The Indian Continental Plate could be splitting in two, a new study proposes. However, instead of breaking vertically, like east Africa, to form a new microcontinent, India could be sheering horizontally as it runs into Eurasia, separating into two layers each about 100 kilometers (60 miles) thick.
The Himalayas form the world’s mightiest mountain range, but their really distinctive feature is the Tibetan Plateau behind them.
Considering this, you might think we would understand the process that is producing them better than we do. Everyone (ok, maybe flat-Earthers aside) agrees that both features are a result of India moving north at a rate of 1-2 millimeters/year (0.04-0.08 inches/year), driving into Eurasia in the process. Over 60 million years, that sort of slow motion can force mountains to an immense height. Beyond this, however, there is plenty of debate.
One theory is that the Indian Plate is too buoyant to sink into the mantle, causing it to slide under the Eurasian Plate, producing the bulge that is Tibet. Another suggests the Indian Plate is buckling, like a piece of paper forced edge-on into resistance, with Tibet created by a bulge.
However, at the American Geophysical Union conference in December, a third option was presented.
According to this view, the Indian Plate is “delaminating”. If continents had nerve cells this would be every bit as painful as it sounds, with the top part peeling off to prop up Tibet, while the denser bottom sinks into the mantle. The upper floating part, the proponents say, is thick enough to account for Tibet’s enormous altitude. Meanwhile the lower section is behaving in a manner familiar from the way oceanic plates are forced underneath continental plates, for example where South America meets the Pacific.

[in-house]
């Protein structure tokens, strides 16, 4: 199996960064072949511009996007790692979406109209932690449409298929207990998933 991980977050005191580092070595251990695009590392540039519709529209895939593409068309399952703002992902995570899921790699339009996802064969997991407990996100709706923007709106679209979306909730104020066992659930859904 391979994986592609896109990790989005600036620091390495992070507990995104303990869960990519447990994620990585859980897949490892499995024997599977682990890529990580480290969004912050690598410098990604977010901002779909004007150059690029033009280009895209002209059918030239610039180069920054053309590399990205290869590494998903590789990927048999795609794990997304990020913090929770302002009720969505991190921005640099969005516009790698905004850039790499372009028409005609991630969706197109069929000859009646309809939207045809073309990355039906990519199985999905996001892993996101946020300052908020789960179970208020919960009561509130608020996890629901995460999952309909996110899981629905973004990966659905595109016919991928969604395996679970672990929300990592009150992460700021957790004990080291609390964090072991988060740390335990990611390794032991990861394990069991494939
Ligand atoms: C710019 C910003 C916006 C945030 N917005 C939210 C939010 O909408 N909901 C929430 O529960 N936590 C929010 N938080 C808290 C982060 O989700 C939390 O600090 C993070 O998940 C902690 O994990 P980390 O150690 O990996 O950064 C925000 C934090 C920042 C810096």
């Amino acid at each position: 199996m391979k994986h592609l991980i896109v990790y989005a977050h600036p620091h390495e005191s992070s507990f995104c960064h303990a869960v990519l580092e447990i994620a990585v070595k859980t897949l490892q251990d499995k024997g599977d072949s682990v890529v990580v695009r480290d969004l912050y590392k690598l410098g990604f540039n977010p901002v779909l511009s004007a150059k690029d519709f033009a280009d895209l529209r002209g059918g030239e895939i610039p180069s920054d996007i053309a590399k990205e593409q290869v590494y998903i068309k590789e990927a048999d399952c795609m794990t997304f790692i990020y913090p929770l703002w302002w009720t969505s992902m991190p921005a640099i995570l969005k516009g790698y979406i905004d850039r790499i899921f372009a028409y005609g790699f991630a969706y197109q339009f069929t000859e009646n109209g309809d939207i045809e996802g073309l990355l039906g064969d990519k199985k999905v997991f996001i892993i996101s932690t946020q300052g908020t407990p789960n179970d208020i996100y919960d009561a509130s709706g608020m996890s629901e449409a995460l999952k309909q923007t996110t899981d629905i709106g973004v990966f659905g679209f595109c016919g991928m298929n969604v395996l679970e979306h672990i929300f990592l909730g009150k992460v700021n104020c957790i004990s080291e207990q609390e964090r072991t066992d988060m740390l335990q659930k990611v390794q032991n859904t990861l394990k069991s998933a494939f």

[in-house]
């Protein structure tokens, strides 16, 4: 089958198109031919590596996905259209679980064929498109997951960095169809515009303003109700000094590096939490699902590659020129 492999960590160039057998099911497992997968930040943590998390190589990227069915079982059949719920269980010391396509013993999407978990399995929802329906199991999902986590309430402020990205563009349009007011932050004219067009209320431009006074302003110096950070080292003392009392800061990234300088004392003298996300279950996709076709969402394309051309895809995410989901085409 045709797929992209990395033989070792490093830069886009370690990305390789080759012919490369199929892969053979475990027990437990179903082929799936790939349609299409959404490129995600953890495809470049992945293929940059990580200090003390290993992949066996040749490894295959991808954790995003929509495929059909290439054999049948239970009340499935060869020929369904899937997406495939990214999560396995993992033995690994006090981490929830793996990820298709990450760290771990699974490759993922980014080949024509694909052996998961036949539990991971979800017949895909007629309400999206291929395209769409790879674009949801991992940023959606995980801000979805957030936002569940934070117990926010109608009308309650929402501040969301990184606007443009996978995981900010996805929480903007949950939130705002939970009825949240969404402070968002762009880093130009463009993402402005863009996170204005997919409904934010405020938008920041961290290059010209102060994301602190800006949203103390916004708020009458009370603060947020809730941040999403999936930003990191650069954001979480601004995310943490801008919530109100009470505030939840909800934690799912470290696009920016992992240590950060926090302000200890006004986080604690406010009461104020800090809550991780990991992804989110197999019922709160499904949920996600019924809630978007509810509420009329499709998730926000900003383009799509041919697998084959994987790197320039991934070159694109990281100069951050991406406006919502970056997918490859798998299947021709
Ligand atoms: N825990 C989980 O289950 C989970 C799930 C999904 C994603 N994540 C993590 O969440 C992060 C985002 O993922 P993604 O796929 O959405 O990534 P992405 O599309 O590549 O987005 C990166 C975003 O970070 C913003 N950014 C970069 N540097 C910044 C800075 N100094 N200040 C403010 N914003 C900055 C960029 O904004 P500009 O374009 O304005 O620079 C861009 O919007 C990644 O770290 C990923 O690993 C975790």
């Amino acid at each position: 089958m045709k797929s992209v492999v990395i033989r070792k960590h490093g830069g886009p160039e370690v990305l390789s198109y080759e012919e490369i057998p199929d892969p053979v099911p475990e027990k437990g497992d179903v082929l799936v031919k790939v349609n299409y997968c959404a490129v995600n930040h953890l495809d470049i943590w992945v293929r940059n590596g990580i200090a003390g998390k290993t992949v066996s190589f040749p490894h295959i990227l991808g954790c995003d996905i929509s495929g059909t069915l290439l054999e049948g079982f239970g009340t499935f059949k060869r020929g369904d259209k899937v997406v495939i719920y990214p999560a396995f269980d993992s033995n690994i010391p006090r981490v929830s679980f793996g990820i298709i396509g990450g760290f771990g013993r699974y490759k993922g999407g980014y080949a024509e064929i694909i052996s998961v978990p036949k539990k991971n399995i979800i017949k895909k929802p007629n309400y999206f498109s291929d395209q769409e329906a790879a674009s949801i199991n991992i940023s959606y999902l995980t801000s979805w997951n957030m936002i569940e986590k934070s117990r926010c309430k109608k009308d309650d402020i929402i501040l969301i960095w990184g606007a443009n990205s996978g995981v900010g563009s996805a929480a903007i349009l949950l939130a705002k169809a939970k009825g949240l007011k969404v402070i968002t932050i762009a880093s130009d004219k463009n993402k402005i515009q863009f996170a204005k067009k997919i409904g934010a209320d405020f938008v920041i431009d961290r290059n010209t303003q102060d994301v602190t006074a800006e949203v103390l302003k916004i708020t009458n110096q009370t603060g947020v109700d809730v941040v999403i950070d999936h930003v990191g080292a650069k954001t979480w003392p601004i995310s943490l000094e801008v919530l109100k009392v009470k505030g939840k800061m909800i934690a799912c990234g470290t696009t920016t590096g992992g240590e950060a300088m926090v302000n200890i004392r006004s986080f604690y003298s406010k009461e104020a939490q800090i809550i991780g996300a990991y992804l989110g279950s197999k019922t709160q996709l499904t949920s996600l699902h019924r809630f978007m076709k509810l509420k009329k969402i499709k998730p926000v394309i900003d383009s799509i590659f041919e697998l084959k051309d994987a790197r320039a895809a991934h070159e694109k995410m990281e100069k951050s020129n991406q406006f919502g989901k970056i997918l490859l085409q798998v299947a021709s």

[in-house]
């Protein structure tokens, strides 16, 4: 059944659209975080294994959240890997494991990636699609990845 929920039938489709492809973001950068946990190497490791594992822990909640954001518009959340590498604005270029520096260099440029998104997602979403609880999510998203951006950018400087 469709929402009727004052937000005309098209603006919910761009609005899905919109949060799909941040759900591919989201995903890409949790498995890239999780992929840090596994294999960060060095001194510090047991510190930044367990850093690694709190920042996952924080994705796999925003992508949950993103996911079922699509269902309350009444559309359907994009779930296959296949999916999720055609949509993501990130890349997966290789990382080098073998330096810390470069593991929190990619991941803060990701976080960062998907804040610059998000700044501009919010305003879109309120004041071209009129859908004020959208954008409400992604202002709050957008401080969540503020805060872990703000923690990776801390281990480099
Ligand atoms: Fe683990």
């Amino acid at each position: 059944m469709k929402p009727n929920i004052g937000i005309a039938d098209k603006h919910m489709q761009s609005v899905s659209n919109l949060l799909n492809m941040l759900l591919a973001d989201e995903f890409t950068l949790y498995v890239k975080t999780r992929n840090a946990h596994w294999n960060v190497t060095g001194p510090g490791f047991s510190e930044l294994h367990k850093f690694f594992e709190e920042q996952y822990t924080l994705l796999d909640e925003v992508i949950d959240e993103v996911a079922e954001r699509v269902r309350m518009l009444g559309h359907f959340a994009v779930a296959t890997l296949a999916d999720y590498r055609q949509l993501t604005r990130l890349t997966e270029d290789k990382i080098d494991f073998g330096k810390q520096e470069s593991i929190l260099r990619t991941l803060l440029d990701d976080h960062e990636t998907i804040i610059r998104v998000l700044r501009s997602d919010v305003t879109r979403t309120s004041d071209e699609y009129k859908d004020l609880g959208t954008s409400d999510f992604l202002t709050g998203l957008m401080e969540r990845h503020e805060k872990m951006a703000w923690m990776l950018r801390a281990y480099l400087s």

“We didn’t know continents could behave this way and that is, for solid earth science, pretty fundamental,” Professor Douwe van Hinsbergen of Utrecht University, who is not an author of the study, told Science Magazine.
It's not practical to drill up to 100 kilometers (62 miles) deep to check the idea, so the conclusions are drawn from individually inconclusive hints. Those proposing the idea draw their evidence from helium that bubbles up through Tibetan springs.
Helium is rare on Earth, but helium-3 is rarer still, having to be left over from the planet’s formation – it’s one reason people have proposed mining the Moon for it. On the other hand, some radioactive processes produce new helium-4. Consequently, high concentrations of helium-3 indicate a source in the mantle.
By measuring the isotope ratio of helium at 200 Tibetan springs, Simon Klemperer of Stanford University and co-authors found a pattern indicating the mantle is close enough to the surface of northern Tibet for helium-3 to reach escape. Further south, the leaking gas is mostly helium-4, leading the team to conclude the plate has not split there yet and forms a barrier the helium can’t cross. The exception is one area near Bhutan. Here, they think, the mantle has penetrated the crust, creating the anomalous signal.
Earthquake patterns in the region bolster the case and suggest the mantle intrusion is coming from the eastern side of the plateau.
The idea is plausible given that we know tectonic plates are structured like a layered cake. Chefs put the denser cake layer at the bottom so the sponge doesn’t get crushed by the weight above. The planet has no such thought process, but nevertheless the lower part of plates is formed from solidified mantle rock, which is denser than the part it supports. Computer models suggest something could separate the two. “This is the first time that … it’s been caught in the act in a downgoing plate,” van Hinsbergen told Science Magazine.
The authors suspect the process has been aided by the Indian Plate’s shape, which is thicker at its northernmost point and thinner at the sides. With the center sinking faster, even modest pressures (by tectonic standards) from mantle material above the lower part of the plate can peel it off.